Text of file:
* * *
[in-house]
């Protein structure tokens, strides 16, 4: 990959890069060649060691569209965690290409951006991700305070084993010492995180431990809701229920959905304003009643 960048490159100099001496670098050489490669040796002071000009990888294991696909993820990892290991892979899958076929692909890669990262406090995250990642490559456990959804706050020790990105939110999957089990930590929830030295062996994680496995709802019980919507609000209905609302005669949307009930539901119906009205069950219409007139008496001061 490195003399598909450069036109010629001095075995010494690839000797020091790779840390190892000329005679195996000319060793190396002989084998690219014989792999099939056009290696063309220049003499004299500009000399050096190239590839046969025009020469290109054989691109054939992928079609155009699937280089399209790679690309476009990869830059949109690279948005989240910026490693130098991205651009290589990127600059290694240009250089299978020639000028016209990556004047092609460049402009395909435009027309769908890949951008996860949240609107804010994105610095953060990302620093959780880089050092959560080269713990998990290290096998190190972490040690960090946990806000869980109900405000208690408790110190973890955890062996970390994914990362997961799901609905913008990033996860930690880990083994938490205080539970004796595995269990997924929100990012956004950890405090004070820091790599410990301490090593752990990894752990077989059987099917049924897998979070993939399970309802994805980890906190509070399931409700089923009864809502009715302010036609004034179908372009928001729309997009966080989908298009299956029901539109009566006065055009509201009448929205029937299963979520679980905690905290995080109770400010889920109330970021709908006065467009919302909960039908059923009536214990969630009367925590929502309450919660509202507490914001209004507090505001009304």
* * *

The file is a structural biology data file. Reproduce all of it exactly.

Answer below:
[in-house]
């Protein structure tokens, strides 16, 4: 990959890069060649060691569209965690290409951006991700305070084993010492995180431990809701229920959905304003009643 960048490159100099001496670098050489490669040796002071000009990888294991696909993820990892290991892979899958076929692909890669990262406090995250990642490559456990959804706050020790990105939110999957089990930590929830030295062996994680496995709802019980919507609000209905609302005669949307009930539901119906009205069950219409007139008496001061 490195003399598909450069036109010629001095075995010494690839000797020091790779840390190892000329005679195996000319060793190396002989084998690219014989792999099939056009290696063309220049003499004299500009000399050096190239590839046969025009020469290109054989691109054939992928079609155009699937280089399209790679690309476009990869830059949109690279948005989240910026490693130098991205651009290589990127600059290694240009250089299978020639000028016209990556004047092609460049402009395909435009027309769908890949951008996860949240609107804010994105610095953060990302620093959780880089050092959560080269713990998990290290096998190190972490040690960090946990806000869980109900405000208690408790110190973890955890062996970390994914990362997961799901609905913008990033996860930690880990083994938490205080539970004796595995269990997924929100990012956004950890405090004070820091790599410990301490090593752990990894752990077989059987099917049924897998979070993939399970309802994805980890906190509070399931409700089923009864809502009715302010036609004034179908372009928001729309997009966080989908298009299956029901539109009566006065055009509201009448929205029937299963979520679980905690905290995080109770400010889920109330970021709908006065467009919302909960039908059923009536214990969630009367925590929502309450919660509202507490914001209004507090505001009304």